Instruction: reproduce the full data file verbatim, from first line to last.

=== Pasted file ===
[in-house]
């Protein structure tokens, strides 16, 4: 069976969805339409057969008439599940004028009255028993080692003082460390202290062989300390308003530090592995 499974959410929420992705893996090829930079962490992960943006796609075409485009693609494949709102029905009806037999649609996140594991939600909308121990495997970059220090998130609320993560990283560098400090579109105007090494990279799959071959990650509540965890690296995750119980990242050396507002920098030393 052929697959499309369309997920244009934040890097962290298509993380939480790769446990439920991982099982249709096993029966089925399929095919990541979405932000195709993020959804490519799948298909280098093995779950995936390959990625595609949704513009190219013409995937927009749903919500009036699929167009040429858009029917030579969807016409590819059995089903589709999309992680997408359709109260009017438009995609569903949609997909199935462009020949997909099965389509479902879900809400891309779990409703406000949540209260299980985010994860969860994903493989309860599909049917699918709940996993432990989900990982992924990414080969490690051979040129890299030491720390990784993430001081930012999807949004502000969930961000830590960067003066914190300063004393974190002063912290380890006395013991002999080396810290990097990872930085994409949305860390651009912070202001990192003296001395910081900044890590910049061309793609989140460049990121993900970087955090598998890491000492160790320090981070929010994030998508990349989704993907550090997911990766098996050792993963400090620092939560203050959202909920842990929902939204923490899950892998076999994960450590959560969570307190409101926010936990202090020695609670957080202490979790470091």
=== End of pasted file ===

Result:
[in-house]
């Protein structure tokens, strides 16, 4: 069976969805339409057969008439599940004028009255028993080692003082460390202290062989300390308003530090592995 499974959410929420992705893996090829930079962490992960943006796609075409485009693609494949709102029905009806037999649609996140594991939600909308121990495997970059220090998130609320993560990283560098400090579109105007090494990279799959071959990650509540965890690296995750119980990242050396507002920098030393 052929697959499309369309997920244009934040890097962290298509993380939480790769446990439920991982099982249709096993029966089925399929095919990541979405932000195709993020959804490519799948298909280098093995779950995936390959990625595609949704513009190219013409995937927009749903919500009036699929167009040429858009029917030579969807016409590819059995089903589709999309992680997408359709109260009017438009995609569903949609997909199935462009020949997909099965389509479902879900809400891309779990409703406000949540209260299980985010994860969860994903493989309860599909049917699918709940996993432990989900990982992924990414080969490690051979040129890299030491720390990784993430001081930012999807949004502000969930961000830590960067003066914190300063004393974190002063912290380890006395013991002999080396810290990097990872930085994409949305860390651009912070202001990192003296001395910081900044890590910049061309793609989140460049990121993900970087955090598998890491000492160790320090981070929010994030998508990349989704993907550090997911990766098996050792993963400090620092939560203050959202909920842990929902939204923490899950892998076999994960450590959560969570307190409101926010936990202090020695609670957080202490979790470091």